Three years ago, the Federal Trade Commission charged online data aggregator Spokeo with violating a consumer protection law by selling information about job applicants without first taking steps to ensure the information is accurate.
Spokeo quickly settled the allegations by agreeing to pay $800,000 and to comply in the future with the Fair Credit Reporting Act.
But the FTC settlement didn't end Spokeo's legal woes. The company also faced private lawsuits for violating the law, including a case brought in 2010 by Virginia resident Thomas Robins. He accused Spokeo of posting inaccurate biographical information about him -- including that he was in his 50s, married with children, and employed in a professional or technical field. Robins, who was seeking a job when he filed suit, said he worried that the errors in the report would affect his job search.
Spokeo and Robins have spent the last five years battling over whether he can proceed with a lawsuit in federal court. Spokeo says that Robins shouldn't be able to move forward without proof of tangible financial injury. Robins counters that Congress specifically authorized people to sue for damages when it passed the Fair Credit Reporting Act.
The battle has drawn the interest of numerous outside groups, including Google, Facebook, eBay and Yahoo, which are backing Spokeo's effort to get the case dismissed.
But Robins also has supporters, including the digital rights groups Electronic Frontier Foundation, Center for Democracy & Technology, New America's Open Technology Institute and the World Privacy Forum.
They're telling the Supreme Court that an FTC action doesn't substitute for a lawsuit by a consumer -- especially because agencies have discretion about whether to prosecute companies for violations of consumer protection laws. If the FTC (or any other agency) declines to bring a case against a company, individuals' only recourse against that company is to sue, the groups argue.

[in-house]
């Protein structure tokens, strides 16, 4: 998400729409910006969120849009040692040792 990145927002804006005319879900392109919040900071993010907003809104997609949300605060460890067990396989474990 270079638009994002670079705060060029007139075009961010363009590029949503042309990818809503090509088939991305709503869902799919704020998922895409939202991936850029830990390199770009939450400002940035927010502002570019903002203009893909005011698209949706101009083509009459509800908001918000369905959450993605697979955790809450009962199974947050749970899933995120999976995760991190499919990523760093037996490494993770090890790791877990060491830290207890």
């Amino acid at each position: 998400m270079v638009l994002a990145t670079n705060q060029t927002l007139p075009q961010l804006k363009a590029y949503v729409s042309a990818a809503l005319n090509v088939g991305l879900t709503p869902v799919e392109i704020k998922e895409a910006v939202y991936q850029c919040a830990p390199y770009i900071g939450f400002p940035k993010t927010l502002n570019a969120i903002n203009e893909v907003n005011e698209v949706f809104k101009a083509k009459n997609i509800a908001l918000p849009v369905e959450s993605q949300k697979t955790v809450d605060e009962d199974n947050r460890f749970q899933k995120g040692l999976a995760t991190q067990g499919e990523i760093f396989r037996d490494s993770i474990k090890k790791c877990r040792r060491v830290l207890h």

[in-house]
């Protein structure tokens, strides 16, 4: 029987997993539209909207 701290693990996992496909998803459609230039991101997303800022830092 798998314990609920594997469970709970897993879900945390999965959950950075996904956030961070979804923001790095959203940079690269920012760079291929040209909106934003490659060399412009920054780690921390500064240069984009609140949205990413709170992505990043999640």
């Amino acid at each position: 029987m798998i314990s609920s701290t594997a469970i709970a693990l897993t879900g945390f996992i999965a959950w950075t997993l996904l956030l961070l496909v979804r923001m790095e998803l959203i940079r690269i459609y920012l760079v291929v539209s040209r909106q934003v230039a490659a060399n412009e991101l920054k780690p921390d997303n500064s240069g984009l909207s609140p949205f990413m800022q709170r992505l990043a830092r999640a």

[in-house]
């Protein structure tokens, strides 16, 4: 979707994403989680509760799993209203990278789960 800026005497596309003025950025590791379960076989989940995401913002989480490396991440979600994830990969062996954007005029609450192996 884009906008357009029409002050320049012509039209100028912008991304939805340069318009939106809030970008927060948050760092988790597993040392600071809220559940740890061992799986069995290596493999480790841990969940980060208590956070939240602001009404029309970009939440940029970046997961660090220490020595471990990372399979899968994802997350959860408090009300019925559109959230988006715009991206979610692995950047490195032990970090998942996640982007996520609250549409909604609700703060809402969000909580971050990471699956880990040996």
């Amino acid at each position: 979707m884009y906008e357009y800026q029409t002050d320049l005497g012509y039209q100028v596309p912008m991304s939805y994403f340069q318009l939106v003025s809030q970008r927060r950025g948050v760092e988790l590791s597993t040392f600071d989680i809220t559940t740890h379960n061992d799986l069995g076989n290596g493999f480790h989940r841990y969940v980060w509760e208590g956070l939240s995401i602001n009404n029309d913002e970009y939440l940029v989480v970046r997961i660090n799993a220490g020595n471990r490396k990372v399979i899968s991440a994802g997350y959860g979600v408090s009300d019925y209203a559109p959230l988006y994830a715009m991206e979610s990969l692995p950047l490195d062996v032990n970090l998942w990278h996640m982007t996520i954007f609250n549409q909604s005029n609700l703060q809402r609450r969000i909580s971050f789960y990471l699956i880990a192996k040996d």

"A private right of action ... ensures that an aggrieved individual can vindicate her own legal rights, regardless of whether an administrative agency chooses to exercise enforcement power," the groups say in a friend-of-the-court brief filed with the Supreme Court.
What's more, they say, if individuals like Robins can't bring private lawsuits, "data brokers such as Spokeo have little incentive to follow the law."
The advocacy groups also take issue with the idea that Spokeo's errors about Robins were benign.
"While Spokeo’s inaccuracies might initially appear to favor Mr. Robins, they may have in fact damaged his ability to find employment by creating the erroneous impression that he was overqualified for the work he was seeking, that he might be unwilling to relocate for a job due to family commitments, or that his salary demands would exceed what prospective employers were prepared to offer him," the Center for Democracy & Technology and other groups argue. They add that a private lawsuit is "the only way Mr. Robins can enforce his rights under the law and redress these inaccuracies."